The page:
Ellie’s decisive ability and her morals are thrown into chaos when she arrives at the family house and finds her dogs dead. She remains in a leadership position when she finds the eldest pet still alive and tells the others to help it while she runs inside to see what had happened to her parents. As Ellie wrote after the traumatic incident, “I knew that nothing sp awful could have happened to the dogs unless something more awful could have happened to my parents.” Although she says she had lost all rational thought. She still made good decision when the tragic events that had happened were unravelling before her. “They lay beside their little galvanized iron humpies, flies all over them, oblivious to the last warmth of the sun”.
In the first story the wife had cheated on the husband and ran away with her two daughters. One was just a baby, the other was a 9 year old wearing a red shawl. No one had seen what exactly happened when she left. The husband had created a story in his own head how “Aanakwad had thrown her daughter to them (the wolves)” when he had found the red shawl covered in blood (Erdrich 2). The father was mad at his wife for what she had done, so he saw it as his wife threw their sweet little girl to the wolves.
Maggie was very uneasy around her sister; her mother tells her anxiousness in regard to Dee’s visitation: “Maggie will be nervous until after her sister goes: she will stand hopelessly in corners, homely and ashamed of the burn scars down her arms and legs, eyeing her sister with a mixture of envy and awe” (119). Dee undermines her sister, not always knowing what type of impact she impresses upon Maggie. Dee does not appreciate her sister or her mother, both of which is barely educated and lives in a poor, dilapidated home. In fact, Dee had her own way of making this noticeable in one instance when she stood off in the distance while their first home burned down with her mother and sister inside (121). She does not feel comfortable taking on the old fashioned lifestyle her mother and sister do.
Sister, the narrator of “Why I Live at the P.O. is a very resentful, bitter and jealous character in this short story. She has many reasons to act as she does. Her family consists of four people who do not seem to be very sane. Her mother seems to be constantly taking up for her sister, Stella-Rondo.
When Dee finds out that the quilts were already given to her sister, Dee gets furious and believes that she deserves the quilts more than Maggie and that Maggie would not take care of them as well as she would. Poor Maggie says to her mother "She can have them Mama...I can 'member Grandma Dee without the quilts". Maggie is used to never getting anything. Throughout the entire story, it says that Maggie gives up many things so Dee can have what she needs or wants. Dee is quite ungrateful.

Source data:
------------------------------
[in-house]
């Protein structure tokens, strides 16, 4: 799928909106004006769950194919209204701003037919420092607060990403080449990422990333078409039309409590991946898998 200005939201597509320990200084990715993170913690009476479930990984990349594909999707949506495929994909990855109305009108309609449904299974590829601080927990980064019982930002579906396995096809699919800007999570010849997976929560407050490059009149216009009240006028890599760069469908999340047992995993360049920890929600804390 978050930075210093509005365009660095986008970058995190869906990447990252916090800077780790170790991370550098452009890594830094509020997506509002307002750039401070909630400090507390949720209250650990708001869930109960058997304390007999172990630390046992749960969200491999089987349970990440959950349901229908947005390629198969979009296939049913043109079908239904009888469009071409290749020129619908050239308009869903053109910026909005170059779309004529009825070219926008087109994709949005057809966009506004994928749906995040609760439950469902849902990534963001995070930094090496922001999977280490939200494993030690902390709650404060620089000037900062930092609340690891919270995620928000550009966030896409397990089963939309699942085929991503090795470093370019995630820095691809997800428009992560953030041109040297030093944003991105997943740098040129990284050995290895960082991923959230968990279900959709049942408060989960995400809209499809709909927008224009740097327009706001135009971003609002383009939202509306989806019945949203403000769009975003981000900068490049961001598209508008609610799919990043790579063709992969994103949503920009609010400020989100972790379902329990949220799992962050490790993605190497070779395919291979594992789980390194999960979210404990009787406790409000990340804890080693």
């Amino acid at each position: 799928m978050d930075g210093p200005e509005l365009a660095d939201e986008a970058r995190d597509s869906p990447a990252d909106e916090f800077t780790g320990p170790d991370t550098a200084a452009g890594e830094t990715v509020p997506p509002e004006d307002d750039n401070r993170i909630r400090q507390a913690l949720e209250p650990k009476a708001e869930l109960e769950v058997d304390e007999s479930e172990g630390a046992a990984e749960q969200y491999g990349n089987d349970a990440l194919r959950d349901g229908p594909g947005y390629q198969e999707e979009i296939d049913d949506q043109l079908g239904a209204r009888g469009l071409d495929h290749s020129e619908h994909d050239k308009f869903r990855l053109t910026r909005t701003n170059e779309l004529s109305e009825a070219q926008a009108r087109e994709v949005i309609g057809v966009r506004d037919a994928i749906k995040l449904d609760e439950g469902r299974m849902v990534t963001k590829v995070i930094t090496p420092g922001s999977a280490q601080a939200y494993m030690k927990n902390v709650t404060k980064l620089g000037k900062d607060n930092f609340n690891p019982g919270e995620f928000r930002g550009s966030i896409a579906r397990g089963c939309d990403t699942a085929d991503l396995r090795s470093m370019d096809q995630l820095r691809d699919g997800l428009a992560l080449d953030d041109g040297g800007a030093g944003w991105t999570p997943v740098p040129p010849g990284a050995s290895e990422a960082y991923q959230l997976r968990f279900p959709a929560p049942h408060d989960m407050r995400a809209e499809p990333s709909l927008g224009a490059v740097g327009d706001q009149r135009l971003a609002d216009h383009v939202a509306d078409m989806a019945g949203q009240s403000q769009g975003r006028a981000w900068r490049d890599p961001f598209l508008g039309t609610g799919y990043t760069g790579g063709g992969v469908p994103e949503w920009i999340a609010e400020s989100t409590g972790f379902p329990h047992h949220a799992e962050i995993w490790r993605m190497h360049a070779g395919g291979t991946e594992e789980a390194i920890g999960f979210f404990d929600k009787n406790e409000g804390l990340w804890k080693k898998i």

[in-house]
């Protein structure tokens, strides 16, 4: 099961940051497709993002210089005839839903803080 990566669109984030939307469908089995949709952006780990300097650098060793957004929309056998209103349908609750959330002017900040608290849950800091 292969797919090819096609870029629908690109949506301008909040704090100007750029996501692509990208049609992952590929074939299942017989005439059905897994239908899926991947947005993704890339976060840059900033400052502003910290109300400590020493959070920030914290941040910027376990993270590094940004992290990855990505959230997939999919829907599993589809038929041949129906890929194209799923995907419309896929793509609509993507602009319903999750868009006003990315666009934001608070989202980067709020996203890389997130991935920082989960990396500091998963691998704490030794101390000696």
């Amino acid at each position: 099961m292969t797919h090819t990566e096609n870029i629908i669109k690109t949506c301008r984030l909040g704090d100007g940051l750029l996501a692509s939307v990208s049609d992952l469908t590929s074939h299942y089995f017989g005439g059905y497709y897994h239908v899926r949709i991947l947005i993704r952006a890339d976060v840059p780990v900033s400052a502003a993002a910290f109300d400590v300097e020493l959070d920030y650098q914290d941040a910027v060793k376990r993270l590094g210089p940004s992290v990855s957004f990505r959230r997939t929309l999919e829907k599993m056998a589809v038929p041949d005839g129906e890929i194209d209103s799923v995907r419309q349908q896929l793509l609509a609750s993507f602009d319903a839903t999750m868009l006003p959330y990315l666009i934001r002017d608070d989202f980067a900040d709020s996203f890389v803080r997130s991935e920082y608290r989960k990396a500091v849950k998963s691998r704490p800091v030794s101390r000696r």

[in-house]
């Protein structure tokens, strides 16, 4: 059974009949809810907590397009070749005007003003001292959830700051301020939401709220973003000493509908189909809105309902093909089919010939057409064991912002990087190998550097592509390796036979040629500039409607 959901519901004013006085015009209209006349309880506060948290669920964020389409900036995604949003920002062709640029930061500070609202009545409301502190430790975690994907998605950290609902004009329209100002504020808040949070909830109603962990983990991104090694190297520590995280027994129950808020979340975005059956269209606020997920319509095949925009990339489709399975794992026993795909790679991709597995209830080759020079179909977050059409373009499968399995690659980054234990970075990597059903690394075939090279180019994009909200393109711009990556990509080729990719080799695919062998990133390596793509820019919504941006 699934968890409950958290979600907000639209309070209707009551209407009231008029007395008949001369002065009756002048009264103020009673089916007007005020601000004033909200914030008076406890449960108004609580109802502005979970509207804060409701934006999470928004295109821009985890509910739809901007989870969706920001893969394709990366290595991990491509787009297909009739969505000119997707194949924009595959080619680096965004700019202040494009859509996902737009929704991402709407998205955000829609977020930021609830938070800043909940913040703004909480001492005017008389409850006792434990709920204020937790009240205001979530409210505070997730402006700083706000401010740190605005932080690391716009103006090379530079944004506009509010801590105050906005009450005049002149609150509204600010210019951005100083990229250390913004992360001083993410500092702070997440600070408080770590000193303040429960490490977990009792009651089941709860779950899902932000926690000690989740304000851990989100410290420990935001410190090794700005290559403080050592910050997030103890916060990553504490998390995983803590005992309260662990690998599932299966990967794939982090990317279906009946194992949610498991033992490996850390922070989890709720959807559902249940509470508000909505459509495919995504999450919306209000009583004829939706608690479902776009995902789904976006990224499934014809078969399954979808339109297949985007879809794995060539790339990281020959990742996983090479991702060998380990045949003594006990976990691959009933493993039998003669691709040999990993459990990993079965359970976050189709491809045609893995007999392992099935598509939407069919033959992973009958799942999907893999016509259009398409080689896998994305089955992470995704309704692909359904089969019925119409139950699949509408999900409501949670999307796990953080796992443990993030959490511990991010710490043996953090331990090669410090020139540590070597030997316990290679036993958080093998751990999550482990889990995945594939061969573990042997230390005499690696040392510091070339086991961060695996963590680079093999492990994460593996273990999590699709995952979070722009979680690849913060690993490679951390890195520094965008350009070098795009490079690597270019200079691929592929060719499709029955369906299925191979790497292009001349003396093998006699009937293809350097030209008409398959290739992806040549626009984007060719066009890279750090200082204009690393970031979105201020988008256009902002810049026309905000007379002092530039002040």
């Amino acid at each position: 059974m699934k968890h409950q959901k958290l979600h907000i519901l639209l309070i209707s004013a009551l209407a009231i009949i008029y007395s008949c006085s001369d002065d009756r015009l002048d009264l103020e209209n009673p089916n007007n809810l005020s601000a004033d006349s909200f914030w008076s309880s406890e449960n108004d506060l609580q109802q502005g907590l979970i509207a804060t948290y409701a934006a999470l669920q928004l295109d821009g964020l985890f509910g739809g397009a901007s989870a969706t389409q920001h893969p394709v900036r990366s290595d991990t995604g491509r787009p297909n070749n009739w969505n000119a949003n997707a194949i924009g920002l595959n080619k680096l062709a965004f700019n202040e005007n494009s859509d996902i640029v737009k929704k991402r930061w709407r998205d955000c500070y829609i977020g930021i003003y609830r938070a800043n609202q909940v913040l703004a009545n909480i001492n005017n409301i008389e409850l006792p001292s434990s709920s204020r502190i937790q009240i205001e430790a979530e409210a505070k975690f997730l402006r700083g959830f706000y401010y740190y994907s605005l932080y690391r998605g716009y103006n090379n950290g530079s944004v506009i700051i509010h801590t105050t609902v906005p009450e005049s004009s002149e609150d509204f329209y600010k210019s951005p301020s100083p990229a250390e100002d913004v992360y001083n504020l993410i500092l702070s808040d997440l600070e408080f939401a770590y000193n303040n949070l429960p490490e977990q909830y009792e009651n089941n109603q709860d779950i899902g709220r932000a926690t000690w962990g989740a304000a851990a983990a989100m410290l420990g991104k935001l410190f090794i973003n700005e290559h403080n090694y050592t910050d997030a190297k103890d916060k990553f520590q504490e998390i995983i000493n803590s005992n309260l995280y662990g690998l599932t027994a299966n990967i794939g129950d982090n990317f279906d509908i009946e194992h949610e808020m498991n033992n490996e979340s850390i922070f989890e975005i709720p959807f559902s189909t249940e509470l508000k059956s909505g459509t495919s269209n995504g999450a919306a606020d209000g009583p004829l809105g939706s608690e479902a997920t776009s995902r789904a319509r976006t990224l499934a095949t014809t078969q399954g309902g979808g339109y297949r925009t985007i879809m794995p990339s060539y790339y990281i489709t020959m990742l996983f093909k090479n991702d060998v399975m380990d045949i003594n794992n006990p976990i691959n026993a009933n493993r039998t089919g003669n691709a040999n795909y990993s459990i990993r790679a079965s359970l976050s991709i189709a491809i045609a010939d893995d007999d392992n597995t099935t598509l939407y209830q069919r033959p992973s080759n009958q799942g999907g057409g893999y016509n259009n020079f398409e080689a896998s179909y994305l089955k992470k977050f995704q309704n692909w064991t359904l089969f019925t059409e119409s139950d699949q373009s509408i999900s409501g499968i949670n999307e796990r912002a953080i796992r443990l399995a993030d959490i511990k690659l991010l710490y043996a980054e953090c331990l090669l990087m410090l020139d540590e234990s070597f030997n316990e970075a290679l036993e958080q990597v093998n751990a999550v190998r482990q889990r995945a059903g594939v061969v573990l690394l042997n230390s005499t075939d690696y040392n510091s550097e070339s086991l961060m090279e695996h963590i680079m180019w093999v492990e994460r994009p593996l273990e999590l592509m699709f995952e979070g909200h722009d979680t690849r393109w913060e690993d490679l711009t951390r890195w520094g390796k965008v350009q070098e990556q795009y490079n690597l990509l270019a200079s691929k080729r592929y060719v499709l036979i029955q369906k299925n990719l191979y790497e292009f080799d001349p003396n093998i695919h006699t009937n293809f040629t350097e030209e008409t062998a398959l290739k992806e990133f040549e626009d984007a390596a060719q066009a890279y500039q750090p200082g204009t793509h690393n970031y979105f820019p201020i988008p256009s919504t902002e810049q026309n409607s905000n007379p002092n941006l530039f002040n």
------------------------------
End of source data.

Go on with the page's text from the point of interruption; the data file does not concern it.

Feminism in Paradise of the Blind Thomas 1 The novel, Paradise of the Blind by Duong Thu Huong, depicts the life of a young Vietnamese girl seeking to find her own identity. The young girl, Hang, experiences conflict within and out of her family due to the feminism in Vietnam. The novel creates an understanding of feminism in Vietnam through the various experiences Hang had to endure throughout her lifetime. Women in the novel are seen as weak and inferior. Earlier in the life of Aunt Tam, “some man jumped” (186) on her and nearly took away her purity.
For example she fought off the 3 heads along with the bird so that they would not feed off of injured Haku. She was also warned by the boiler room man to be very careful that Haku was very dangerous although he was injured. Yet she insisted on giving him the food from the river spirit which helped to heal him. Chihiro placed her life in danger to help her true love. Next the true loves of the hero’s affection were her parents and Master Haku.
They manage to flee together, but ultimately the grandma must kill her beloved dog in order to protect them both. Hood emphasizes the conflicting emotions involved in unconditional love and familial commitments. The grandma shows devotion to her deceased daughter when she tends to her grave. However, she is also reminded of her offspring’s wild and difficult personality now that she is dealing with raising her daughter’s similarly difficult child. Although she greatly loves her dog, she somehow manages to sacrifice him, all to protect the unspoken higher commitments she feels for her daughter and grandchild.
It is all triggered from a minor act of provocation which enables some sort of action with intent to harm. Whether big or small aggression does not happen on its own. For example, a woman gets yelled at by her supervisor at work, due to the fear of losing her job she decides not to assault her boss. She was aggravated when she came home and the first thing she saw was her dog laying on the floor, so the woman kicks her dog out of the way. In this case the dog did nothing to deserve a kick, but the woman released her aggression out on the dog because she had to let out her frustration.
Also, her mother does not like patty for who she is and just wants her to be exactly like her. Another example is, “You ought to be ashamed of yourself. A girl like your age looking like you do”(75). As Patty hears this from her mother, Patty starts to have an internal conflict. She let’s her emotions get the best of her and feels anger and shame.